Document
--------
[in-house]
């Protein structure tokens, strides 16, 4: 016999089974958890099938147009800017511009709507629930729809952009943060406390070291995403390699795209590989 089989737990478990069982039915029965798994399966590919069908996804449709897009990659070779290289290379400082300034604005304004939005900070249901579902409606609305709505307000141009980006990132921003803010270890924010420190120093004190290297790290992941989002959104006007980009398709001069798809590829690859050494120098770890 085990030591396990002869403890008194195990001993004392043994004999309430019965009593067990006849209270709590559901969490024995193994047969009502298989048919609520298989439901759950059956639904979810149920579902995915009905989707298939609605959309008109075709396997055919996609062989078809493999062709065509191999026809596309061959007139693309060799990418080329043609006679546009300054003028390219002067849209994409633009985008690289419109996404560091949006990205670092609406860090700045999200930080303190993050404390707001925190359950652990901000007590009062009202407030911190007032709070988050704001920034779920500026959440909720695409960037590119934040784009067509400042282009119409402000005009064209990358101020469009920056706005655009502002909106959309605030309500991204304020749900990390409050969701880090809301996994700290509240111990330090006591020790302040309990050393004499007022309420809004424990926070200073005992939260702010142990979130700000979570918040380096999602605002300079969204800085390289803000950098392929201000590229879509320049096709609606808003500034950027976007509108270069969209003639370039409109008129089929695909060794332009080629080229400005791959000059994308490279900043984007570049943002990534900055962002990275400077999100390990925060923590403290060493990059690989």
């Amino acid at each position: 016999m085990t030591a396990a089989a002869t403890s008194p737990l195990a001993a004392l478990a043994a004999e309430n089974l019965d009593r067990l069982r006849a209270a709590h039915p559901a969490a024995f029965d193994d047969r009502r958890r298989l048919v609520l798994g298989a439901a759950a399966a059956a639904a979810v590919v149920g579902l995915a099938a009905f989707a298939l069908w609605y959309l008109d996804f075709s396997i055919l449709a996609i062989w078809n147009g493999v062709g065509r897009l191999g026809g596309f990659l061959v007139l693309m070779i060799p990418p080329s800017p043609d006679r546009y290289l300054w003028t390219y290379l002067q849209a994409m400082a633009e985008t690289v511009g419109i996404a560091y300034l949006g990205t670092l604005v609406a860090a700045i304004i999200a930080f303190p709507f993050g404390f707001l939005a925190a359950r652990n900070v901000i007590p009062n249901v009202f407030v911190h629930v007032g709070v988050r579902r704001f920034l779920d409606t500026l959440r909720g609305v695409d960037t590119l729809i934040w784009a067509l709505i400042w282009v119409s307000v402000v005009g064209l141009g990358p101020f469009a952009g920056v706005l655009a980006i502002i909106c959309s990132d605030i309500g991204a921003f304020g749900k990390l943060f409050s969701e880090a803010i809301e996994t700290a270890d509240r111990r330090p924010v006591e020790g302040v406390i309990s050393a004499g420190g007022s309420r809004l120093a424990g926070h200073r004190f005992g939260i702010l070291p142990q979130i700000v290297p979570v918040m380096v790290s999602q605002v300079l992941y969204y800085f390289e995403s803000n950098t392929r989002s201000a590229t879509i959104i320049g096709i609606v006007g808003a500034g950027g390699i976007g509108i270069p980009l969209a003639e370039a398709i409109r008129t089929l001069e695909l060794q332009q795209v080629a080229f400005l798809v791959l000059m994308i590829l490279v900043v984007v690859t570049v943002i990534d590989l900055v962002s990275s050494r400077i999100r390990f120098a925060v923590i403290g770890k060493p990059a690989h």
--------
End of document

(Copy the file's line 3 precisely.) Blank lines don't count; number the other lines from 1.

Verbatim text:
């Amino acid at each position: 016999m085990t030591a396990a089989a002869t403890s008194p737990l195990a001993a004392l478990a043994a004999e309430n089974l019965d009593r067990l069982r006849a209270a709590h039915p559901a969490a024995f029965d193994d047969r009502r958890r298989l048919v609520l798994g298989a439901a759950a399966a059956a639904a979810v590919v149920g579902l995915a099938a009905f989707a298939l069908w609605y959309l008109d996804f075709s396997i055919l449709a996609i062989w078809n147009g493999v062709g065509r897009l191999g026809g596309f990659l061959v007139l693309m070779i060799p990418p080329s800017p043609d006679r546009y290289l300054w003028t390219y290379l002067q849209a994409m400082a633009e985008t690289v511009g419109i996404a560091y300034l949006g990205t670092l604005v609406a860090a700045i304004i999200a930080f303190p709507f993050g404390f707001l939005a925190a359950r652990n900070v901000i007590p009062n249901v009202f407030v911190h629930v007032g709070v988050r579902r704001f920034l779920d409606t500026l959440r909720g609305v695409d960037t590119l729809i934040w784009a067509l709505i400042w282009v119409s307000v402000v005009g064209l141009g990358p101020f469009a952009g920056v706005l655009a980006i502002i909106c959309s990132d605030i309500g991204a921003f304020g749900k990390l943060f409050s969701e880090a803010i809301e996994t700290a270890d509240r111990r330090p924010v006591e020790g302040v406390i309990s050393a004499g420190g007022s309420r809004l120093a424990g926070h200073r004190f005992g939260i702010l070291p142990q979130i700000v290297p979570v918040m380096v790290s999602q605002v300079l992941y969204y800085f390289e995403s803000n950098t392929r989002s201000a590229t879509i959104i320049g096709i609606v006007g808003a500034g950027g390699i976007g509108i270069p980009l969209a003639e370039a398709i409109r008129t089929l001069e695909l060794q332009q795209v080629a080229f400005l798809v791959l000059m994308i590829l490279v900043v984007v690859t570049v943002i990534d590989l900055v962002s990275s050494r400077i999100r390990f120098a925060v923590i403290g770890k060493p990059a690989h």